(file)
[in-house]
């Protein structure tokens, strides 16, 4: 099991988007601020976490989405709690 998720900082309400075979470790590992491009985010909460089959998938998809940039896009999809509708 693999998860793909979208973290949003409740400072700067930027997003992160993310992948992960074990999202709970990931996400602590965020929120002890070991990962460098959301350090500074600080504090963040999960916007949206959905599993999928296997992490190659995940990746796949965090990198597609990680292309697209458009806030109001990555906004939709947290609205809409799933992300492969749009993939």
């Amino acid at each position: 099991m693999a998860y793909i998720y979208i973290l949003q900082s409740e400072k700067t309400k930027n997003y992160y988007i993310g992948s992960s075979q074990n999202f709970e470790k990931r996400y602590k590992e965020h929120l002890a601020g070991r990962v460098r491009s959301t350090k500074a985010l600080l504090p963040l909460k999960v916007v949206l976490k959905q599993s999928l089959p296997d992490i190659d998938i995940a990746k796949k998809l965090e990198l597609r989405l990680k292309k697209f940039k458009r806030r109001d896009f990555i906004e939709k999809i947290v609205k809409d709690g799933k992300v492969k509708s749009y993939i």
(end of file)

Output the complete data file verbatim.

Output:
[in-house]
């Protein structure tokens, strides 16, 4: 099991988007601020976490989405709690 998720900082309400075979470790590992491009985010909460089959998938998809940039896009999809509708 693999998860793909979208973290949003409740400072700067930027997003992160993310992948992960074990999202709970990931996400602590965020929120002890070991990962460098959301350090500074600080504090963040999960916007949206959905599993999928296997992490190659995940990746796949965090990198597609990680292309697209458009806030109001990555906004939709947290609205809409799933992300492969749009993939």
């Amino acid at each position: 099991m693999a998860y793909i998720y979208i973290l949003q900082s409740e400072k700067t309400k930027n997003y992160y988007i993310g992948s992960s075979q074990n999202f709970e470790k990931r996400y602590k590992e965020h929120l002890a601020g070991r990962v460098r491009s959301t350090k500074a985010l600080l504090p963040l909460k999960v916007v949206l976490k959905q599993s999928l089959p296997d992490i190659d998938i995940a990746k796949k998809l965090e990198l597609r989405l990680k292309k697209f940039k458009r806030r109001d896009f990555i906004e939709k999809i947290v609205k809409d709690g799933k992300v492969k509708s749009y993939i």